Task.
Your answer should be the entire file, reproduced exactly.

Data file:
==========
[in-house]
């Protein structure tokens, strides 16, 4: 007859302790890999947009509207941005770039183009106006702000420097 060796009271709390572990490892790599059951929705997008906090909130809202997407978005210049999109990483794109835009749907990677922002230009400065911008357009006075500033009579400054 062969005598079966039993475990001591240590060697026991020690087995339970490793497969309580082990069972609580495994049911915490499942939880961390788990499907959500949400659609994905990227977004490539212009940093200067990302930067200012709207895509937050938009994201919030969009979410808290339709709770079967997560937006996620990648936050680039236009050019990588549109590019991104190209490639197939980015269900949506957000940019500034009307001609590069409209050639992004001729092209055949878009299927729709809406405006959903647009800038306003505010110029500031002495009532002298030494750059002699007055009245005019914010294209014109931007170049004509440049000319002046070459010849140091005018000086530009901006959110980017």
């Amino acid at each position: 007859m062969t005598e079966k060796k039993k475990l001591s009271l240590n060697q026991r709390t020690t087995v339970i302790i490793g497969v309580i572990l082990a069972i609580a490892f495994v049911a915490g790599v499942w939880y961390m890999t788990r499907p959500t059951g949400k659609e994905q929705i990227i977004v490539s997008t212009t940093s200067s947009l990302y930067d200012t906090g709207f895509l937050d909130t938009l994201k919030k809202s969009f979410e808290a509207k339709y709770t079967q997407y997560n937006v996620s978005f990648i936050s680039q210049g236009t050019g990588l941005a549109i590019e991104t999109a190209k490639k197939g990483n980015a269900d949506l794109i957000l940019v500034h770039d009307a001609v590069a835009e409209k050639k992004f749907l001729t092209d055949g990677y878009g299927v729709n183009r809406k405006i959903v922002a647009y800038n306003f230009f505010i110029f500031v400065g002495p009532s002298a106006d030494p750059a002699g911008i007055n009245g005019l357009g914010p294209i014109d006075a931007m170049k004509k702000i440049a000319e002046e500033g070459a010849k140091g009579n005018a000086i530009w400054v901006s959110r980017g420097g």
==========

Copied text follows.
[in-house]
């Protein structure tokens, strides 16, 4: 007859302790890999947009509207941005770039183009106006702000420097 060796009271709390572990490892790599059951929705997008906090909130809202997407978005210049999109990483794109835009749907990677922002230009400065911008357009006075500033009579400054 062969005598079966039993475990001591240590060697026991020690087995339970490793497969309580082990069972609580495994049911915490499942939880961390788990499907959500949400659609994905990227977004490539212009940093200067990302930067200012709207895509937050938009994201919030969009979410808290339709709770079967997560937006996620990648936050680039236009050019990588549109590019991104190209490639197939980015269900949506957000940019500034009307001609590069409209050639992004001729092209055949878009299927729709809406405006959903647009800038306003505010110029500031002495009532002298030494750059002699007055009245005019914010294209014109931007170049004509440049000319002046070459010849140091005018000086530009901006959110980017």
């Amino acid at each position: 007859m062969t005598e079966k060796k039993k475990l001591s009271l240590n060697q026991r709390t020690t087995v339970i302790i490793g497969v309580i572990l082990a069972i609580a490892f495994v049911a915490g790599v499942w939880y961390m890999t788990r499907p959500t059951g949400k659609e994905q929705i990227i977004v490539s997008t212009t940093s200067s947009l990302y930067d200012t906090g709207f895509l937050d909130t938009l994201k919030k809202s969009f979410e808290a509207k339709y709770t079967q997407y997560n937006v996620s978005f990648i936050s680039q210049g236009t050019g990588l941005a549109i590019e991104t999109a190209k490639k197939g990483n980015a269900d949506l794109i957000l940019v500034h770039d009307a001609v590069a835009e409209k050639k992004f749907l001729t092209d055949g990677y878009g299927v729709n183009r809406k405006i959903v922002a647009y800038n306003f230009f505010i110029f500031v400065g002495p009532s002298a106006d030494p750059a002699g911008i007055n009245g005019l357009g914010p294209i014109d006075a931007m170049k004509k702000i440049a000319e002046e500033g070459a010849k140091g009579n005018a000086i530009w400054v901006s959110r980017g420097g």